Research

Exploratory and Big Data Analysis

Exploratory and Big Data Analysis

Exploratory Data Analysis (EDA) based on multivariate projection techniques has been extensively employed in many research fields, including social sciences, education, medicine, chemistry and related fields. EDA based on projection models, also known as Multivariate EDA (MEDA), allows the derivation of a set of visualizations that simplify the understanding of complex data. The active interaction with these visualizations leads the analysis to uncover patterns in the data and gain knowledge from them.

The main difference of MEDA with data mining is its interactive nature: the analyst does not solely rely on extensive automatic computations but drives the analysis from what it is seen from the visualizations. In this regard, MEDA follows a similar approach to that of Visual Analytics, but while the former is focused on data processing the latter is focused on the theory of human visualization and interaction.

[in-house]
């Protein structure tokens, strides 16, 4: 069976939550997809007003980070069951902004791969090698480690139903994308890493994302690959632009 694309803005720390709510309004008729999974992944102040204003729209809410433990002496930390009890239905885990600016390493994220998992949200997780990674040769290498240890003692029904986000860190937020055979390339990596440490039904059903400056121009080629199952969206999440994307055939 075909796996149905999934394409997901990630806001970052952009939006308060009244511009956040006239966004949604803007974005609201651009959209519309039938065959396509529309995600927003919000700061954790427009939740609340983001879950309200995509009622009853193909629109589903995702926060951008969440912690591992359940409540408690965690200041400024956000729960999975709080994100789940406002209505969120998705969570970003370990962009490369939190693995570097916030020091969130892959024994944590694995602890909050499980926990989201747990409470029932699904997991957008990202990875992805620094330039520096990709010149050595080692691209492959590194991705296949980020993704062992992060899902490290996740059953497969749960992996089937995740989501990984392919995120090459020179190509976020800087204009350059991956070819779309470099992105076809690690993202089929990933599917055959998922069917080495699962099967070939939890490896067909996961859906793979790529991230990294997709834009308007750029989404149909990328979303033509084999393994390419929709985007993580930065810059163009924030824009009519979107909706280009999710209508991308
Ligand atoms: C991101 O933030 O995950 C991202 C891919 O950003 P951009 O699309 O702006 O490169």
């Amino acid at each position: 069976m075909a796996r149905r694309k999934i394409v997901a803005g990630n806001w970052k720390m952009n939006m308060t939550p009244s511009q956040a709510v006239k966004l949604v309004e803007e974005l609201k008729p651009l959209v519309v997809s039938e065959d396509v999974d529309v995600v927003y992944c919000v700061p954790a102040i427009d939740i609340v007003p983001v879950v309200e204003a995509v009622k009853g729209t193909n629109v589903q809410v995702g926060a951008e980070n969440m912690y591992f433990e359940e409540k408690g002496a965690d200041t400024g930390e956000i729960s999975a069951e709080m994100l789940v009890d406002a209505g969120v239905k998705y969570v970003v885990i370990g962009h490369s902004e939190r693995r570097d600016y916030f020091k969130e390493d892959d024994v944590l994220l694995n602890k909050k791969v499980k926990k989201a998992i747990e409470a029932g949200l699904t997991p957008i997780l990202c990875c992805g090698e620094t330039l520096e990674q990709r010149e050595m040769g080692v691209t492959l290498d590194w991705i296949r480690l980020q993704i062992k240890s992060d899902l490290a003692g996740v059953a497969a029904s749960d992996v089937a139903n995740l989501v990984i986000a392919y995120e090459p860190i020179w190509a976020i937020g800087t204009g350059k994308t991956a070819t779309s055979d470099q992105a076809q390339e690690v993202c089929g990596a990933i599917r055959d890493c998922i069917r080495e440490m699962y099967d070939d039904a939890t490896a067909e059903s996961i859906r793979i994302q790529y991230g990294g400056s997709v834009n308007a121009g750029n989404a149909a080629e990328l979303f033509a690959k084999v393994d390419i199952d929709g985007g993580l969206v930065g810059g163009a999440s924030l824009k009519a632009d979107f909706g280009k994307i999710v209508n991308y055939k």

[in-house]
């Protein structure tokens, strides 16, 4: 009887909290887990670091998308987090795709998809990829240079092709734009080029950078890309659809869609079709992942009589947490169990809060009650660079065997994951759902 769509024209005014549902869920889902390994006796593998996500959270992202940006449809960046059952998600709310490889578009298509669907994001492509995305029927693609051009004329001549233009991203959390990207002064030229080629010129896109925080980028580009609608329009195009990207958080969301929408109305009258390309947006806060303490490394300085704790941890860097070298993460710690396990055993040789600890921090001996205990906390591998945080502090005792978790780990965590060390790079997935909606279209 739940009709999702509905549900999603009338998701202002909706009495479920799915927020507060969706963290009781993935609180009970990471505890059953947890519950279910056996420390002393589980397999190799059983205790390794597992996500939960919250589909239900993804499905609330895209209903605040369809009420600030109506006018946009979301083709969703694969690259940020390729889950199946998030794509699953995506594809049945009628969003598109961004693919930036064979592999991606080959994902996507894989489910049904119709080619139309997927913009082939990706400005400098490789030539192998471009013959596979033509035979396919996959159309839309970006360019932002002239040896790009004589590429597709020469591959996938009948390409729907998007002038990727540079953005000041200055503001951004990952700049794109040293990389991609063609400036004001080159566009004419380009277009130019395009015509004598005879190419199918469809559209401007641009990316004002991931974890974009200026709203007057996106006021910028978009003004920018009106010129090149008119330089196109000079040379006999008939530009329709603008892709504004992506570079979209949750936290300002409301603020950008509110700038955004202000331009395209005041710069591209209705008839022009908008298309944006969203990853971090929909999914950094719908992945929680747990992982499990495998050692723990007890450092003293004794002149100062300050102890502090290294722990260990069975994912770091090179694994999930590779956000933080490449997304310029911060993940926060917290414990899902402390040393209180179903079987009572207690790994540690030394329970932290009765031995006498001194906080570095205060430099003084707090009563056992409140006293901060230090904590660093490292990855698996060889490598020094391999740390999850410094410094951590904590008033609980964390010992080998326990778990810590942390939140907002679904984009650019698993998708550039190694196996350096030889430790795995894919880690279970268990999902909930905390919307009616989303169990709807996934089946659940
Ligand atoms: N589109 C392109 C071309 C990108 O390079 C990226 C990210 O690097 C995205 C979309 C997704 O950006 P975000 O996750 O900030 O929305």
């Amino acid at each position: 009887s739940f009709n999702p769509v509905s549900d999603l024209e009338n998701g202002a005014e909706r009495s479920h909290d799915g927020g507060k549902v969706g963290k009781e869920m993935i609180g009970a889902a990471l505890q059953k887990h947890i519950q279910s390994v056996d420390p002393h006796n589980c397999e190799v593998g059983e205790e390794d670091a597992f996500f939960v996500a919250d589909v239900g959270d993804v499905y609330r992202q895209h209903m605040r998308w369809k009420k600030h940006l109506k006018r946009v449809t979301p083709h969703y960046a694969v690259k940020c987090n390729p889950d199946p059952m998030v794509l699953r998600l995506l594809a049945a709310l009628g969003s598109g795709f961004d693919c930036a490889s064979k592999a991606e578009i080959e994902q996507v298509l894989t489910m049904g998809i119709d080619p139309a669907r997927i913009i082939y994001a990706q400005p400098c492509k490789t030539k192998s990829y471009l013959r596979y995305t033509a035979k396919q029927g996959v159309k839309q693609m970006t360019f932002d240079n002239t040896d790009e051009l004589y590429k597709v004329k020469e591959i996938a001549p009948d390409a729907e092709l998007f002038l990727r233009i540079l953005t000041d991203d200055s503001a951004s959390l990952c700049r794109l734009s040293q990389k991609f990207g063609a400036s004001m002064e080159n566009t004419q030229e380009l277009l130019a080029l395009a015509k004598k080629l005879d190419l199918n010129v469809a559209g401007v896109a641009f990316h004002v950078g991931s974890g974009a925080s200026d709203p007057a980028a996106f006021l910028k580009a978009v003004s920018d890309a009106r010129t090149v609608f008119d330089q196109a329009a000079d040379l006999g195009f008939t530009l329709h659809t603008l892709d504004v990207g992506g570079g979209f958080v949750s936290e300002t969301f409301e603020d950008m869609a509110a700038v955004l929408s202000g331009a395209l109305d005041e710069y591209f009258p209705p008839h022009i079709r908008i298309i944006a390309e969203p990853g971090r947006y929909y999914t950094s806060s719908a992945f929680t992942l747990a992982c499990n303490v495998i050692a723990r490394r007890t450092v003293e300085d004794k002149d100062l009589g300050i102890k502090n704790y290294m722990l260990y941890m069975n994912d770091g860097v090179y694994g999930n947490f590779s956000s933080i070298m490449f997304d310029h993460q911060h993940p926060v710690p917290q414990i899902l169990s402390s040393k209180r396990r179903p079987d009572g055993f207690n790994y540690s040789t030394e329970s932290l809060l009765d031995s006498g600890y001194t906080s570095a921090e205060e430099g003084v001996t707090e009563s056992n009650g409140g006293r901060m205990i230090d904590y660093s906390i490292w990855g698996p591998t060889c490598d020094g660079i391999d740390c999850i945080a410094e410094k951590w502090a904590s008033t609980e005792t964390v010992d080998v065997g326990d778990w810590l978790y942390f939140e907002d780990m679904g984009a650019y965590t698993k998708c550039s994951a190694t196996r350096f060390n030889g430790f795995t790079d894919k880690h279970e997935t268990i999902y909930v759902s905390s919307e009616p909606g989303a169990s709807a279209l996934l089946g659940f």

The MEDA tools are extremely powerful when applied to normal size data, as illustrated in hundreds of applications in a wide range of areas. However, they are harder to extend to the Big Data paradigm than data mining techniques, which require little or none user interaction. The MEDA Toolbox in Matlab, a software initiative I lead, has been one of the first attempts to perform such extension. The MEDA Toolbox is open software available at the Github repository (https://github.com/josecamachop/MEDA-Toolbox). It combines clustering and kernel computations to extend common and new MEDA visualization tools to unlimited numbers of observations. This toolbox has been employed with success in several research and development projects, showing its potentiality to handle very complex data of disparate nature: medical, chemical, biological, computer traffic and security data, etc.